Richard D. Smith and his family became pillars of strength in the community of Renova, Mississippi. Chief Grand Mentor Smith worked tirelessly and expanded the growth of the Knights and Daughters of Tabor. The family joined the Calvary Baptist Church where they all took very active parts in the church’s program. They also played important roles in developing the welfare and progress of the town of Renova.
On July 31, 1909 Richard Darden Smith put aside his gavel and badge of leadership; he had fulfilled the challenge, which is the heritage of all black Americans; he had been fruitful in obedience to God’s command; he silently folded his tent and stole away in answer to the sound of the Heavenly gavel. In accordance with the life he lived, he heard the Chief of all creation say “well done”.
Millie Emmaline Smith, who shared the responsibilities that God had commanded, joined her companion in 1937 and together they were reunited with family and loved ones who had come through tribulation and adversities and altogether they sang a new song as they fell upon their knees before the great white throne (“We’ve Come This Far By Faith”). As they enjoy that Heavenly reunion in eternity, they no doubt look upon us today to see how well we meet the challenge; to see how well we carry the torch they handed down to us as we too travel through the tunnel of hatred, inequities and tribulations as we travel toward that light that awaits us at the end. As we gather here today to strengthen family ties, renew old acquaintances and enjoy the other blessing God has in store for us, let us be mindful of stony roads and the blood of the slaughtered through which our fore parents trod, let us give thanks to God of our fathers for that faith and may it live forever in our hearts and become a part of the lives of generations yet unborn.
It is fitting and proper as we turn back the hands of time to see what God wrought that we take inventory of the present, with a prospective view of what the future holds in store for descendants of Richard and Millie Smith. Let us determine in our hearts that the faith, foresight and vision that characterized their lives and the lives of Will, Perry Monroe, Walter, Moses Alexander and Arthur Smith will make an indelible impression in the hearts of future generations.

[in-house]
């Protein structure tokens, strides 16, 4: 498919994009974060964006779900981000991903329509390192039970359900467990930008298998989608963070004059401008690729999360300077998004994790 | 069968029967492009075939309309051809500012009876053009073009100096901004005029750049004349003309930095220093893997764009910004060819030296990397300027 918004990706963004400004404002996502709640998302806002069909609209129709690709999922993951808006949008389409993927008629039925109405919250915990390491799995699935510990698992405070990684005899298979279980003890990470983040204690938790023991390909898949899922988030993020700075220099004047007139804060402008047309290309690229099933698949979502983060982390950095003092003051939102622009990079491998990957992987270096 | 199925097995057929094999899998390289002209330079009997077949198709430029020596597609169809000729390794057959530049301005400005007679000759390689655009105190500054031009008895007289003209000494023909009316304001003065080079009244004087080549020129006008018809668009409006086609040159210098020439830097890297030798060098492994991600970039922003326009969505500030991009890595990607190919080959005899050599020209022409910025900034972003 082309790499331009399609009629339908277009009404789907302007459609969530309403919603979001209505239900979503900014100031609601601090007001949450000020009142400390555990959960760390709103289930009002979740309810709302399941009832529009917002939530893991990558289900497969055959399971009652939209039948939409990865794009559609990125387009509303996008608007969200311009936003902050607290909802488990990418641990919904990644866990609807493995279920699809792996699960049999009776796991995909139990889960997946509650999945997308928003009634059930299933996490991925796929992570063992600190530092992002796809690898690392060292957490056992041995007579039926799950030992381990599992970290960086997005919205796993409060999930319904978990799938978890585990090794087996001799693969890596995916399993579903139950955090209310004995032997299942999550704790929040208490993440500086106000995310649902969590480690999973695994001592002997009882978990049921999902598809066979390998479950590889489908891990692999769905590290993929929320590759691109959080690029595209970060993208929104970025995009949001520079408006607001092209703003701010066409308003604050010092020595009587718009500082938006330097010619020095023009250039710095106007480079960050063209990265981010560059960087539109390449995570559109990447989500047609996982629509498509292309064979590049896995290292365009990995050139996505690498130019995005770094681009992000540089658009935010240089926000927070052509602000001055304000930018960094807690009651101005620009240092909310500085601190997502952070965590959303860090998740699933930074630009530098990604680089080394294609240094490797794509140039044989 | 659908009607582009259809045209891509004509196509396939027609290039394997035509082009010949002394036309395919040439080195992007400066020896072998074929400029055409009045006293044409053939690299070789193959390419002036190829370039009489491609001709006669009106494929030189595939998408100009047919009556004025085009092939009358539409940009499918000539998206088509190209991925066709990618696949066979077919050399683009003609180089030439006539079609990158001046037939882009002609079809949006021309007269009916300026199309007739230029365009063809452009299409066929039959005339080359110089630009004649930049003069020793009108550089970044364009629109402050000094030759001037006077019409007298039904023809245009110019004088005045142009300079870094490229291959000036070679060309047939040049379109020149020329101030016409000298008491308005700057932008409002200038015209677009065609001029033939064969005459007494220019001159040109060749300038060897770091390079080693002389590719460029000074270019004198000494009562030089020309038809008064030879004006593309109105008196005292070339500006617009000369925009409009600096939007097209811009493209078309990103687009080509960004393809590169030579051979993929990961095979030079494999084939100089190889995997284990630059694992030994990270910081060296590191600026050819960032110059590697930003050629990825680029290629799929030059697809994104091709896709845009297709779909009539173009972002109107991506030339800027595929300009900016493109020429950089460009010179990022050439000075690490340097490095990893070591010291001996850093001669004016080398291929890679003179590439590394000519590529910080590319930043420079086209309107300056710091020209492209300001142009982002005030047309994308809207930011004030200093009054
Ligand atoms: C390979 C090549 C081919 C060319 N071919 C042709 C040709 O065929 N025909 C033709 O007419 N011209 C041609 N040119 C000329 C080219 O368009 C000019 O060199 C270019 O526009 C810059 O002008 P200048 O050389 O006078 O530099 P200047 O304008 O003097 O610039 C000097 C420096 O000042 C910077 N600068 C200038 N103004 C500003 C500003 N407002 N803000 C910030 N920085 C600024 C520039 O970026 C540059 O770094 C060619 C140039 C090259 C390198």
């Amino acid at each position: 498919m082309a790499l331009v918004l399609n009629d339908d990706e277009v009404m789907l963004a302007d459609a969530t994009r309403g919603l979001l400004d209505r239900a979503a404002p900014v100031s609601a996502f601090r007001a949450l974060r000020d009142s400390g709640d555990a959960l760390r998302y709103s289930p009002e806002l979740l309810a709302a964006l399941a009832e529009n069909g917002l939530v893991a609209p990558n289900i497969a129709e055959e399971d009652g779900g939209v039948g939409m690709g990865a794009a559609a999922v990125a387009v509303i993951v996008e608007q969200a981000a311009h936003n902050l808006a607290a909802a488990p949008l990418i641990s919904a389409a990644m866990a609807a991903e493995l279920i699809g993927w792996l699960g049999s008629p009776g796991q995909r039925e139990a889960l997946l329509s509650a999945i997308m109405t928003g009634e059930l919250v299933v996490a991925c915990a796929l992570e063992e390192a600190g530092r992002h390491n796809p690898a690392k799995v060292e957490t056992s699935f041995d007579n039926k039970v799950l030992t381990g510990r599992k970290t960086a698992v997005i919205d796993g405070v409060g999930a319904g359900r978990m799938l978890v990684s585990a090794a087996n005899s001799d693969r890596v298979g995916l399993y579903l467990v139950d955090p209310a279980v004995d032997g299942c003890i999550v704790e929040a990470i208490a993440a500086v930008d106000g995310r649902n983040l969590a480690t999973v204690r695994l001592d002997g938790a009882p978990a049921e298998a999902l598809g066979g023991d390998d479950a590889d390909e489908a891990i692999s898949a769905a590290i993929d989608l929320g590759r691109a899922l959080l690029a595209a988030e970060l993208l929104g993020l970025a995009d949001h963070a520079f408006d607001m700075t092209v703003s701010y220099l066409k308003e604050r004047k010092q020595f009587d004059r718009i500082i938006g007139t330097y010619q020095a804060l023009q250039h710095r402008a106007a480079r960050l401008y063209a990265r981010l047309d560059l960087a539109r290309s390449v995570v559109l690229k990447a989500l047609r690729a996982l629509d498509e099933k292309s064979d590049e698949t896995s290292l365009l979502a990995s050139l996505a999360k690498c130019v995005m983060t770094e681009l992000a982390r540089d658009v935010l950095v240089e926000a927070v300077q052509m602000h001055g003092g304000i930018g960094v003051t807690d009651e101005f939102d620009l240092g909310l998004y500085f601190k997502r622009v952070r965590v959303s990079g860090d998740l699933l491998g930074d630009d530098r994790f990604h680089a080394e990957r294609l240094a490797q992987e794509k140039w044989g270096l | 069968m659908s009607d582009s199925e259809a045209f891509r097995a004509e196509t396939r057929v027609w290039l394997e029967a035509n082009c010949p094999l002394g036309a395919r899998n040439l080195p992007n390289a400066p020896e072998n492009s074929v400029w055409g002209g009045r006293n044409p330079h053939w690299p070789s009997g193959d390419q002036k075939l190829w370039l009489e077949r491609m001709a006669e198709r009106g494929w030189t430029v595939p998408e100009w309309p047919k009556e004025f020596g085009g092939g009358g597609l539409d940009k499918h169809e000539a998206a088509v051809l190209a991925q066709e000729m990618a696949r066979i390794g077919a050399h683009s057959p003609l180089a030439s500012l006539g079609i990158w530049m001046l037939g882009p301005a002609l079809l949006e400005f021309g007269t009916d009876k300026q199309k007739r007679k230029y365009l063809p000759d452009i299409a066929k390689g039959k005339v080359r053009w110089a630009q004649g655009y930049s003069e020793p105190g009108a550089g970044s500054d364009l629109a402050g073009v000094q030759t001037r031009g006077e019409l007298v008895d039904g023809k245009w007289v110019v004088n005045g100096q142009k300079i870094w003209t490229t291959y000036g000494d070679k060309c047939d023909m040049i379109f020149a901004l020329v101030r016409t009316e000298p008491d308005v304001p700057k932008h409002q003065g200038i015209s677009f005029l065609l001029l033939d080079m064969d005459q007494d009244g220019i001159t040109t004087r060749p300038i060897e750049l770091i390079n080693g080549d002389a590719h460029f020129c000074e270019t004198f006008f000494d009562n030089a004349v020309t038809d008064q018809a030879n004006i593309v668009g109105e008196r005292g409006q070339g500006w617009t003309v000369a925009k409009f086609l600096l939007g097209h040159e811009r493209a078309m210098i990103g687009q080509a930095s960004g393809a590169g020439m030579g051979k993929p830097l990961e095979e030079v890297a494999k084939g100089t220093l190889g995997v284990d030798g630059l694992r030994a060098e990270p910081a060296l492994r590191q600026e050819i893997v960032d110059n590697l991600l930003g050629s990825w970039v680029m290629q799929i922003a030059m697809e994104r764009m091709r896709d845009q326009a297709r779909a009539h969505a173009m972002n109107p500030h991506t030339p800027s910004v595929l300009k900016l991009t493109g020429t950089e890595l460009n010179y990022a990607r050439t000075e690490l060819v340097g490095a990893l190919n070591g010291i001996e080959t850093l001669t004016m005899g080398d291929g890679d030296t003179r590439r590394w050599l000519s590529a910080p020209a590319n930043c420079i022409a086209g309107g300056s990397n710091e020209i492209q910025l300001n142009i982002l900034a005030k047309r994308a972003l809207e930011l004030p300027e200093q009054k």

The children of Will Smith were Richard, Janet, and Vivian. Lois Rayon was the only child of Walter Smith. The children of Moses Alexander are Claude, Lloyd, Lawrence (deceased), Millie, Roscoe (deceased), William, Pauline, Modestine, Roy, Arthur Wendell and Ruth Janet.
Perry Monroe Smith represented the connecting link between the Smith and the Anderson families.
After the shackles of slavery had been broken and black people were declared to be free, bearing the scars of the chains of servitude and with little or no knowledge of independent survival, the children of adversity settled in various parts of the country to enjoy a freedom they had never known. To some, liberty and independence were not a reality and they chose to remain surrounded by the atmosphere of the only life they had ever known.
While the family of Richard Darden and Millie E. Smith chose to settle in the rich farmlands of the Mississippi Delta, our story shifts to another family who established their roots in the rugged hills of Holmes County, Mississippi as did many of the newly freed black children of God. They had faith that the places where the darkness of slavery had hidden the light from their forefathers, they could now look through the darkness of slavery and see the beckoning light of a new day.